Humor can act as a way to communicate really complex ideas, and the funny moments in this story are very human and real. There’s no forced humor, really. I mean, yes, there is some (one or two?) moments of toilet humor (I laughed, I am mostly mature, but it was still pretty funny). But, for the most part, when the characters confront one another, or when they have sincere moments of frankness, it is still sometimes amusing. It is not beat-over-the-head type of moral lessons. In fact, the story is more open ended and vague. We don’t get to know specifics about where the characters are really headed. And, for me, that’s quite a relief, because life is rarely not messy and easy to follow.

Complexity is rare in films nowadays, unfortunately, but this film explores the way relationships don’t always make sense (not right away, anyway). And, that makes me love the story so much. I hope you get to check it out.

When I first heard of Me Before You, I was drawn to the cast. Emilia
While it is endearing,  My Big Fat Greek Wedding relies on stereotypes to communicate the difference
When I approached Since You've Been Gone, I slacked and hesitated. Then, one night, I

Love, Rosie

If you ever want to experience a love story, a beautiful one at that, read on. I watched Love, Rosie because the trailers were just breathtaking. A story of two people missing each other over and over can be exhausting, but it is not the case for this film. It is a lovely story about two friends, best friends, who are not sure if there is more to their relationship than platonic love.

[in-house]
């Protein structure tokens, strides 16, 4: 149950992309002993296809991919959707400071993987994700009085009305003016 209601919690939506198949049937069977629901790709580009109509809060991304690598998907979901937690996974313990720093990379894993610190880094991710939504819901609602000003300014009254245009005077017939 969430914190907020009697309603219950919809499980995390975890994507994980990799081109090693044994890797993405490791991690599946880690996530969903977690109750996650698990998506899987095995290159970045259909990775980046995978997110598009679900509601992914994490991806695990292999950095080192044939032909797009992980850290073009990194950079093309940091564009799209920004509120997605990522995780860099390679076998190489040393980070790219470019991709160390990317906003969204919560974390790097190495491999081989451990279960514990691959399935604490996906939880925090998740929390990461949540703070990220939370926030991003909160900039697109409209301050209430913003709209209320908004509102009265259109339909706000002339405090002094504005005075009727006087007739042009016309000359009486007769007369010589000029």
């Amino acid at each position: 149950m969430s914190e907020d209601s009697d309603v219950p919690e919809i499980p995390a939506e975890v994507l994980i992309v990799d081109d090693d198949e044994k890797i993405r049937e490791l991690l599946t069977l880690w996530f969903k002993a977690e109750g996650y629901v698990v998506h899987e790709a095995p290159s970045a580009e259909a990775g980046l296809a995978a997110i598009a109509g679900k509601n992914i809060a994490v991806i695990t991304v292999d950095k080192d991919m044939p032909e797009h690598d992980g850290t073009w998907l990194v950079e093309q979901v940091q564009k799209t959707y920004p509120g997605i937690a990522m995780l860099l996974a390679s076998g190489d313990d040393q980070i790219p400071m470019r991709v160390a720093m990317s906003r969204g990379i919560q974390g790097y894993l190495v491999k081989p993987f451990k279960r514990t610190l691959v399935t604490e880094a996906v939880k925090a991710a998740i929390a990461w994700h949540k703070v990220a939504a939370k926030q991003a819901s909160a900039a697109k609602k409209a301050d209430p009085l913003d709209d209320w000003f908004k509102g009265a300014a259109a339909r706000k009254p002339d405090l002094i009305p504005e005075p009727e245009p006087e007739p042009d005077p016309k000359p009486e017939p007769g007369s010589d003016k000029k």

And, they go through relationships with other people, longing for each other, trying clasping hands and staying together in some form or another. The relationships are not negative in any way; there was no demonizing of anyone. I mean, there was cheating involved, but it did not make the people seem like bad people. They just didn’t work as a couple. That’s life.

Maybe this is why the film means so much to me: it is one of the few films that deal with my age group without making us sound like boring people. You don’t stop having feelings after you are eighteen. Unfortunately (or not), that is not how it works. Heartbreak is still a thing. Trust issues, clarity, confusion, agendas: these are all things we see in the film. We see what it means to find a soul mate, no matter what the age, no matter how quick it can happen.

There’s crying in this film; there is heartbreak, obviously, but there is also joy and beautiful, beautiful cinematography. Wonderful acting is another positive aspect of this film.

Guess what, though? I would not recommend the novel. It drags on and on. Just watch the beautiful film and enjoy a love story that doesn’t depress you.

When I first heard of Me Before You, I was drawn to the cast. Emilia
While it is endearing,  My Big Fat Greek Wedding relies on stereotypes to communicate the difference
When I approached Since You've Been Gone, I slacked and hesitated. Then, one night, I